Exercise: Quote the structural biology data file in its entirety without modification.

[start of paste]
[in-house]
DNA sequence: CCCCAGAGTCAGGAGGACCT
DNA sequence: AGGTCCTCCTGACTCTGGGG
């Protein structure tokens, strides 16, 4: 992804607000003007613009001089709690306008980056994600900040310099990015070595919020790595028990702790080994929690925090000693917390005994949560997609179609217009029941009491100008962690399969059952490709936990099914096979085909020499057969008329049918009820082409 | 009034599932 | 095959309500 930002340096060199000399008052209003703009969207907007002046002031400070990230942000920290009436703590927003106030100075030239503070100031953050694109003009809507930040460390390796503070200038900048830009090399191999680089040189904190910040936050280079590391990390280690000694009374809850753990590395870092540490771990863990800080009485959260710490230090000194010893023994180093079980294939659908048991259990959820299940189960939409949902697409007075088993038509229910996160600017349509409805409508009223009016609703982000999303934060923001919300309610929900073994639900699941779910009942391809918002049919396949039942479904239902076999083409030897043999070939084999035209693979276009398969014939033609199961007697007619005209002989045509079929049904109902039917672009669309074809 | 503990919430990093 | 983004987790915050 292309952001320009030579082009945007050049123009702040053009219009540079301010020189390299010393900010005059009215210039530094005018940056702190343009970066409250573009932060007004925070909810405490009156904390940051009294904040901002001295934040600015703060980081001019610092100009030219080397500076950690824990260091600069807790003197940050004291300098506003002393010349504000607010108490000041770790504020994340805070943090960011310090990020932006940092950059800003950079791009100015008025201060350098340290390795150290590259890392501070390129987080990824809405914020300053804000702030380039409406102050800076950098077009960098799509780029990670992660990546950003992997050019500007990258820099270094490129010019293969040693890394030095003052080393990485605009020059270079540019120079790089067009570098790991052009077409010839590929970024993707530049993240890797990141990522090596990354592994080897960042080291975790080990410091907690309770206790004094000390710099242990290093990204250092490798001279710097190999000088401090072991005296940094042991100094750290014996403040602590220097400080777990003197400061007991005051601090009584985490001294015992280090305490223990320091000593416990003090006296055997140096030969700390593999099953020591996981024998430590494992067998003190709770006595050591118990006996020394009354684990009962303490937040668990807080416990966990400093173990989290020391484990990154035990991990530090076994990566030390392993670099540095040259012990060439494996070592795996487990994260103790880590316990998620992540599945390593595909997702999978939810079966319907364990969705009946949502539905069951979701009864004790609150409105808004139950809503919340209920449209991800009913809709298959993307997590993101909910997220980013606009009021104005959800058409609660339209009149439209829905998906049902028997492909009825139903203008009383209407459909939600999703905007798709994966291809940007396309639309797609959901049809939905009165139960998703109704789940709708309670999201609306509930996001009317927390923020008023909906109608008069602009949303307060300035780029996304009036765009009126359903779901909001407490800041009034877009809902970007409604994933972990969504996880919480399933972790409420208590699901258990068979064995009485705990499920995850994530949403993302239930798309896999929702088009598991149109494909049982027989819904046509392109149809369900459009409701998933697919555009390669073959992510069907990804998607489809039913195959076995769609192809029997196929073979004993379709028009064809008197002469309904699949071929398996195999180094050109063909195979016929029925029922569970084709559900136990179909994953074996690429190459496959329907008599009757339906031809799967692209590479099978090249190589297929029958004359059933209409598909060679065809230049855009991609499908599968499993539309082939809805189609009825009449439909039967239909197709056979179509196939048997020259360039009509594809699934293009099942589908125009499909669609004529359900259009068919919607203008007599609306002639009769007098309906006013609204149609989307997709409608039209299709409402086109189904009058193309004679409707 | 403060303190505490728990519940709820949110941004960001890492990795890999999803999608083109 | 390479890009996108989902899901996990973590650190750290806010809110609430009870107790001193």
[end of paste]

[in-house]
DNA sequence: CCCCAGAGTCAGGAGGACCT
DNA sequence: AGGTCCTCCTGACTCTGGGG
């Protein structure tokens, strides 16, 4: 992804607000003007613009001089709690306008980056994600900040310099990015070595919020790595028990702790080994929690925090000693917390005994949560997609179609217009029941009491100008962690399969059952490709936990099914096979085909020499057969008329049918009820082409 | 009034599932 | 095959309500 930002340096060199000399008052209003703009969207907007002046002031400070990230942000920290009436703590927003106030100075030239503070100031953050694109003009809507930040460390390796503070200038900048830009090399191999680089040189904190910040936050280079590391990390280690000694009374809850753990590395870092540490771990863990800080009485959260710490230090000194010893023994180093079980294939659908048991259990959820299940189960939409949902697409007075088993038509229910996160600017349509409805409508009223009016609703982000999303934060923001919300309610929900073994639900699941779910009942391809918002049919396949039942479904239902076999083409030897043999070939084999035209693979276009398969014939033609199961007697007619005209002989045509079929049904109902039917672009669309074809 | 503990919430990093 | 983004987790915050 292309952001320009030579082009945007050049123009702040053009219009540079301010020189390299010393900010005059009215210039530094005018940056702190343009970066409250573009932060007004925070909810405490009156904390940051009294904040901002001295934040600015703060980081001019610092100009030219080397500076950690824990260091600069807790003197940050004291300098506003002393010349504000607010108490000041770790504020994340805070943090960011310090990020932006940092950059800003950079791009100015008025201060350098340290390795150290590259890392501070390129987080990824809405914020300053804000702030380039409406102050800076950098077009960098799509780029990670992660990546950003992997050019500007990258820099270094490129010019293969040693890394030095003052080393990485605009020059270079540019120079790089067009570098790991052009077409010839590929970024993707530049993240890797990141990522090596990354592994080897960042080291975790080990410091907690309770206790004094000390710099242990290093990204250092490798001279710097190999000088401090072991005296940094042991100094750290014996403040602590220097400080777990003197400061007991005051601090009584985490001294015992280090305490223990320091000593416990003090006296055997140096030969700390593999099953020591996981024998430590494992067998003190709770006595050591118990006996020394009354684990009962303490937040668990807080416990966990400093173990989290020391484990990154035990991990530090076994990566030390392993670099540095040259012990060439494996070592795996487990994260103790880590316990998620992540599945390593595909997702999978939810079966319907364990969705009946949502539905069951979701009864004790609150409105808004139950809503919340209920449209991800009913809709298959993307997590993101909910997220980013606009009021104005959800058409609660339209009149439209829905998906049902028997492909009825139903203008009383209407459909939600999703905007798709994966291809940007396309639309797609959901049809939905009165139960998703109704789940709708309670999201609306509930996001009317927390923020008023909906109608008069602009949303307060300035780029996304009036765009009126359903779901909001407490800041009034877009809902970007409604994933972990969504996880919480399933972790409420208590699901258990068979064995009485705990499920995850994530949403993302239930798309896999929702088009598991149109494909049982027989819904046509392109149809369900459009409701998933697919555009390669073959992510069907990804998607489809039913195959076995769609192809029997196929073979004993379709028009064809008197002469309904699949071929398996195999180094050109063909195979016929029925029922569970084709559900136990179909994953074996690429190459496959329907008599009757339906031809799967692209590479099978090249190589297929029958004359059933209409598909060679065809230049855009991609499908599968499993539309082939809805189609009825009449439909039967239909197709056979179509196939048997020259360039009509594809699934293009099942589908125009499909669609004529359900259009068919919607203008007599609306002639009769007098309906006013609204149609989307997709409608039209299709409402086109189904009058193309004679409707 | 403060303190505490728990519940709820949110941004960001890492990795890999999803999608083109 | 390479890009996108989902899901996990973590650190750290806010809110609430009870107790001193």